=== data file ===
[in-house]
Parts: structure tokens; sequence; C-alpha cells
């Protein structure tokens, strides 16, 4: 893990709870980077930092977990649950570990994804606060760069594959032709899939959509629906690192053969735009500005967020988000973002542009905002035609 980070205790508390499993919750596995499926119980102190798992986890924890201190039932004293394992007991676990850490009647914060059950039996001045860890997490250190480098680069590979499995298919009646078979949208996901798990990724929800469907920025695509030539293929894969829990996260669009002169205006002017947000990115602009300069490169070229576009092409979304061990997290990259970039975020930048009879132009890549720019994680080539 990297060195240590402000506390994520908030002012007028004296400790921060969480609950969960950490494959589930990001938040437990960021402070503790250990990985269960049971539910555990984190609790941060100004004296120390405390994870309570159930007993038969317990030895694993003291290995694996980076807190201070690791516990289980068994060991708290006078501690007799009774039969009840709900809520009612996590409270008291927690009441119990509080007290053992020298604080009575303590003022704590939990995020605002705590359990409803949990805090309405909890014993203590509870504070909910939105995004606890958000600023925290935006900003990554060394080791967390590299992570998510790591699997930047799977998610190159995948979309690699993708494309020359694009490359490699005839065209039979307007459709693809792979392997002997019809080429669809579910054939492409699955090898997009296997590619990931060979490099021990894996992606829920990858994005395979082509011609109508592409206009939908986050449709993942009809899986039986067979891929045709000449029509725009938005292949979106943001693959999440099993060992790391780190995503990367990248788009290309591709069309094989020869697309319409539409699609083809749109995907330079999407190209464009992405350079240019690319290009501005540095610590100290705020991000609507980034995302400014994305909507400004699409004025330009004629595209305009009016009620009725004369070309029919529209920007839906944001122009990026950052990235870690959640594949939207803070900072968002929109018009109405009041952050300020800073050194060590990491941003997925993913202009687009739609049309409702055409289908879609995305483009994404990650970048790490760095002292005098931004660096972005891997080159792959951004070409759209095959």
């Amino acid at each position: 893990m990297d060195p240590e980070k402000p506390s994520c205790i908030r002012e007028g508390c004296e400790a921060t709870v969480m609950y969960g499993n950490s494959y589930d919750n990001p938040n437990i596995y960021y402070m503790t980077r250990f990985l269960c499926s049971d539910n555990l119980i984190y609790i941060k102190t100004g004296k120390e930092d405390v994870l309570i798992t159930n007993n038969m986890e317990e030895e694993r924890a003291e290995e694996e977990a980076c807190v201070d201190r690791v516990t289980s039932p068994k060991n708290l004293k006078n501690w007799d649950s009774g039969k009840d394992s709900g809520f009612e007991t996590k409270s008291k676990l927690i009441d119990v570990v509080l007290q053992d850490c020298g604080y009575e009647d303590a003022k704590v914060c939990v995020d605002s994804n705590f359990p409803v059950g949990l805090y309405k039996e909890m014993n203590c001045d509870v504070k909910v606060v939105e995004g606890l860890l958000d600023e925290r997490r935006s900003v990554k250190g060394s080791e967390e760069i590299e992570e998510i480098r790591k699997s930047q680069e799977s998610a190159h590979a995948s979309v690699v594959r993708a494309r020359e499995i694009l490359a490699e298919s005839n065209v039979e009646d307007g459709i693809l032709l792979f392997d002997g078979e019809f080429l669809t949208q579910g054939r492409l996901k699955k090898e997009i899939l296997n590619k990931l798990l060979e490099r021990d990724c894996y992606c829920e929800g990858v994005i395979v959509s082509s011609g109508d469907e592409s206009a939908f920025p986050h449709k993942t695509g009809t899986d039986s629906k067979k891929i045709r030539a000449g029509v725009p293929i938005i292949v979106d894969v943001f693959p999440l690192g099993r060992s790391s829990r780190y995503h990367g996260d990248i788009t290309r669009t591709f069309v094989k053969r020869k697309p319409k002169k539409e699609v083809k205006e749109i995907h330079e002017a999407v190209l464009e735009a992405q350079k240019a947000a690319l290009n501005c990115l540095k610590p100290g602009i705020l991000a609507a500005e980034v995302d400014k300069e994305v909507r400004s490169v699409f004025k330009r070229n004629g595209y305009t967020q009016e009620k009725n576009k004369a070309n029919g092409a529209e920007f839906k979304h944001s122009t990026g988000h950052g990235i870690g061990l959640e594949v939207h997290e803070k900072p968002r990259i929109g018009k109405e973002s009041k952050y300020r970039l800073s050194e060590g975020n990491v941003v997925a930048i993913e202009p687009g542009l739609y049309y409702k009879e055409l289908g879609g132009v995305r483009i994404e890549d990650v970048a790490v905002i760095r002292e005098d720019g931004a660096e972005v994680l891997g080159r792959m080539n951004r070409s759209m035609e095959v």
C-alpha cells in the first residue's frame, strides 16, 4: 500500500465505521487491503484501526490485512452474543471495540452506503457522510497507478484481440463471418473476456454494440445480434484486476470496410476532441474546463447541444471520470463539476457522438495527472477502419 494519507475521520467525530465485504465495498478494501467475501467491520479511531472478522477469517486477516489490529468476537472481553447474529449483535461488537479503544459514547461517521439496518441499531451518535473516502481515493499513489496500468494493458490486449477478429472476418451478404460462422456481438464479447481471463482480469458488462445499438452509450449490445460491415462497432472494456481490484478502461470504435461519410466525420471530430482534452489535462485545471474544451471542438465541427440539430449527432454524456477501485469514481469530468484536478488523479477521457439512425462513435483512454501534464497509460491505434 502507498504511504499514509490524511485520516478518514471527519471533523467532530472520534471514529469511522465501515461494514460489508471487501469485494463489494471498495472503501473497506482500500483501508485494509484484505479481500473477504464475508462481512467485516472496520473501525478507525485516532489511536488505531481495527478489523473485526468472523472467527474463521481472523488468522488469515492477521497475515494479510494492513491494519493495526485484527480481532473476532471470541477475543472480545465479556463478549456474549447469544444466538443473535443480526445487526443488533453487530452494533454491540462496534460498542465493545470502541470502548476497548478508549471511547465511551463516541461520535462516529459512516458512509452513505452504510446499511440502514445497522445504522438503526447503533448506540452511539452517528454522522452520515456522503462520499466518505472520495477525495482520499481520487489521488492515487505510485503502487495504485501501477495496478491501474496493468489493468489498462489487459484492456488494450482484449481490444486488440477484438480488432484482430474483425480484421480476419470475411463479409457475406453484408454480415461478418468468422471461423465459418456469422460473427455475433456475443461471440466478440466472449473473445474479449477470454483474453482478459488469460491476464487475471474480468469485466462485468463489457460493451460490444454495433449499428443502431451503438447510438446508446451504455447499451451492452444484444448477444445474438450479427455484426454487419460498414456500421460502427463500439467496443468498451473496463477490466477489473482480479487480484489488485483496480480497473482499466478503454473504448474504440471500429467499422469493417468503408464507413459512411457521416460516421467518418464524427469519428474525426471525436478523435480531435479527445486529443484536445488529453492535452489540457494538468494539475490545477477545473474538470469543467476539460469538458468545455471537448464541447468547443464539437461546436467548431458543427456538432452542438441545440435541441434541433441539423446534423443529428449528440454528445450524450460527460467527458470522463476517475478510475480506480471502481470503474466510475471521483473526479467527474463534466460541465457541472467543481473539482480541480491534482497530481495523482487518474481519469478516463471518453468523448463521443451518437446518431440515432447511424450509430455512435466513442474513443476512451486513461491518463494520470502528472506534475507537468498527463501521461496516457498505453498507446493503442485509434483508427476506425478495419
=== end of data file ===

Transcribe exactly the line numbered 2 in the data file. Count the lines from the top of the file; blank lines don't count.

Parts: structure tokens; sequence; C-alpha cells